Justin’s idea to spend our hard-earned cash money stemmed from a desire to indulge in Galicia’s finest, the shellfish that give lifeblood to the region’s economy. I had been a few times to Meson O Galego and eaten all the regional dishes they offered, washed down with a cold glass of Albariño wine. The deed was done. Between Justin, Scott and I, we split a 46€ mariscada, replete with crusty-shelled goodies.
Plump shrimp, a lobster tail, razor clams and crab legs all ended up on my plate as I wrapped up a phone call with my boss. I reached for more clams and fished around to see if any coquinas had made it onto the tray while the other teachers looked on, probably wondering how I could eat just so much seafood. For someone who comes from a landlocked, beef-producing state, my affection for all things aquatic didn’t begin until Spain.
Only one type of crustacean on the tray remained untouched. I’d seen the likes of it around supermarkets and in the windows of high-end seafood places. Percebes. Goose barnacles, or percebes, as they’re known in the Galician tongue, are filter-feeding crustaceans whose very sight caused my stomach to turn. Far too expensive to pick up in the supermarket for a snack (my local mercado sells them for 36€/100g!!), I’d never dared order them, lest I hate them and be none the richer.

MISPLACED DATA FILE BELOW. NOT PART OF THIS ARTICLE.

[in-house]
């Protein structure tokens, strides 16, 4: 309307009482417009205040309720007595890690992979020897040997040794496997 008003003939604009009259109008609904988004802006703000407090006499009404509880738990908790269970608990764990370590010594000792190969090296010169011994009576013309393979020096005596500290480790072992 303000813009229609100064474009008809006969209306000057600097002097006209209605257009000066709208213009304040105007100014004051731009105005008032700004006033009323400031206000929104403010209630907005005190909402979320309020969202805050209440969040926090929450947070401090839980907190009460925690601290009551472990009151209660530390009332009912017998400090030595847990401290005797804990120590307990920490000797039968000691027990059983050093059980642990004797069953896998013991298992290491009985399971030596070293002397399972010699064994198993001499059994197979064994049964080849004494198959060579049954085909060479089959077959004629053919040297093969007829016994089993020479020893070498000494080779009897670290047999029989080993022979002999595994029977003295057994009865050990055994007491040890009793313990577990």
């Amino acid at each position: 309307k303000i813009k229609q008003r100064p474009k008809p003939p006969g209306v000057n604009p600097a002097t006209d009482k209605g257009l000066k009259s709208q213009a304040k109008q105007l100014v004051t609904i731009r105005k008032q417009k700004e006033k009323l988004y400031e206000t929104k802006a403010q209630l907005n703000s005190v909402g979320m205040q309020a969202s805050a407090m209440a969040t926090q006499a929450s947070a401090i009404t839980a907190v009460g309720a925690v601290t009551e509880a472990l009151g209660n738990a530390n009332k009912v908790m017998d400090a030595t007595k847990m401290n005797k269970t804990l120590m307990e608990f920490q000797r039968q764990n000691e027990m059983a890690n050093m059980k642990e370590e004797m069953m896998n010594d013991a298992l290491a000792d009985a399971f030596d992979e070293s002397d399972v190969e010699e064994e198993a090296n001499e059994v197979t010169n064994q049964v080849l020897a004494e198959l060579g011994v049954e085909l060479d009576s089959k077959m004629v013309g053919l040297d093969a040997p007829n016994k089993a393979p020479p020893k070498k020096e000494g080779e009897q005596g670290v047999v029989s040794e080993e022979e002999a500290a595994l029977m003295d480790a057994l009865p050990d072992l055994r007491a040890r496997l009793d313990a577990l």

It was now or never. Justin patiently explained that the coarse outside, which resembled a closed claw, was meant for nothing more than to protect the fleshy, edible part from the constant battering of the waves along the shore, and that the leathery suction cups were not to be eaten, either. One must twist the leathery part and pull, revealing one long, red part to be consumed. But, ojo! he warned, they squirt. Napkin tucked into my collar, I pulled with all my might, tearing the leathery body off of the claw. I consumed. It tasted like a sea urchin – like grainy, salty water. I tried a few more, for good measure, but my face above reveals just how much I loved them – I’ll stick to zamburiñas, por favor!
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